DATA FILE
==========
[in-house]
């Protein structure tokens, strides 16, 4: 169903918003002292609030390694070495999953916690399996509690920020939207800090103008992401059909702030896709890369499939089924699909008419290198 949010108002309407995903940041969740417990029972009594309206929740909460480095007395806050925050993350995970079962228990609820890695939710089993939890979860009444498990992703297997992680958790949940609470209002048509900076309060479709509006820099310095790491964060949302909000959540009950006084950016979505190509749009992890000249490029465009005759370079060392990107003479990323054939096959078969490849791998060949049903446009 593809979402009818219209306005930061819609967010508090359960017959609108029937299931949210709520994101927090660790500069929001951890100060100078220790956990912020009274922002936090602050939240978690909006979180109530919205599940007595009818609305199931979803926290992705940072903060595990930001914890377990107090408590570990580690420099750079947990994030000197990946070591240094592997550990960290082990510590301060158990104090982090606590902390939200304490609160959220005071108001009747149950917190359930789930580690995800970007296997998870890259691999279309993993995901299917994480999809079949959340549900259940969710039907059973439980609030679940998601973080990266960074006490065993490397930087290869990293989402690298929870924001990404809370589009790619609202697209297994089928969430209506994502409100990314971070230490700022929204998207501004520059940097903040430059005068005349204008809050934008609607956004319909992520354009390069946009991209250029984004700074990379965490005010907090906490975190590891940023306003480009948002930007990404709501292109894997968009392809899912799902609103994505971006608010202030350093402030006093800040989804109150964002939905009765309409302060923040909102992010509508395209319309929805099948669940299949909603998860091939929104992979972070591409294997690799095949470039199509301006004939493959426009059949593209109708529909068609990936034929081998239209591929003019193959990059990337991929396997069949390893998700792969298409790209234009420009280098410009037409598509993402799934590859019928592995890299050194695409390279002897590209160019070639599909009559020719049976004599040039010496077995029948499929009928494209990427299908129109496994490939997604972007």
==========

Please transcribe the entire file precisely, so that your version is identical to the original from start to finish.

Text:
[in-house]
């Protein structure tokens, strides 16, 4: 169903918003002292609030390694070495999953916690399996509690920020939207800090103008992401059909702030896709890369499939089924699909008419290198 949010108002309407995903940041969740417990029972009594309206929740909460480095007395806050925050993350995970079962228990609820890695939710089993939890979860009444498990992703297997992680958790949940609470209002048509900076309060479709509006820099310095790491964060949302909000959540009950006084950016979505190509749009992890000249490029465009005759370079060392990107003479990323054939096959078969490849791998060949049903446009 593809979402009818219209306005930061819609967010508090359960017959609108029937299931949210709520994101927090660790500069929001951890100060100078220790956990912020009274922002936090602050939240978690909006979180109530919205599940007595009818609305199931979803926290992705940072903060595990930001914890377990107090408590570990580690420099750079947990994030000197990946070591240094592997550990960290082990510590301060158990104090982090606590902390939200304490609160959220005071108001009747149950917190359930789930580690995800970007296997998870890259691999279309993993995901299917994480999809079949959340549900259940969710039907059973439980609030679940998601973080990266960074006490065993490397930087290869990293989402690298929870924001990404809370589009790619609202697209297994089928969430209506994502409100990314971070230490700022929204998207501004520059940097903040430059005068005349204008809050934008609607956004319909992520354009390069946009991209250029984004700074990379965490005010907090906490975190590891940023306003480009948002930007990404709501292109894997968009392809899912799902609103994505971006608010202030350093402030006093800040989804109150964002939905009765309409302060923040909102992010509508395209319309929805099948669940299949909603998860091939929104992979972070591409294997690799095949470039199509301006004939493959426009059949593209109708529909068609990936034929081998239209591929003019193959990059990337991929396997069949390893998700792969298409790209234009420009280098410009037409598509993402799934590859019928592995890299050194695409390279002897590209160019070639599909009559020719049976004599040039010496077995029948499929009928494209990427299908129109496994490939997604972007």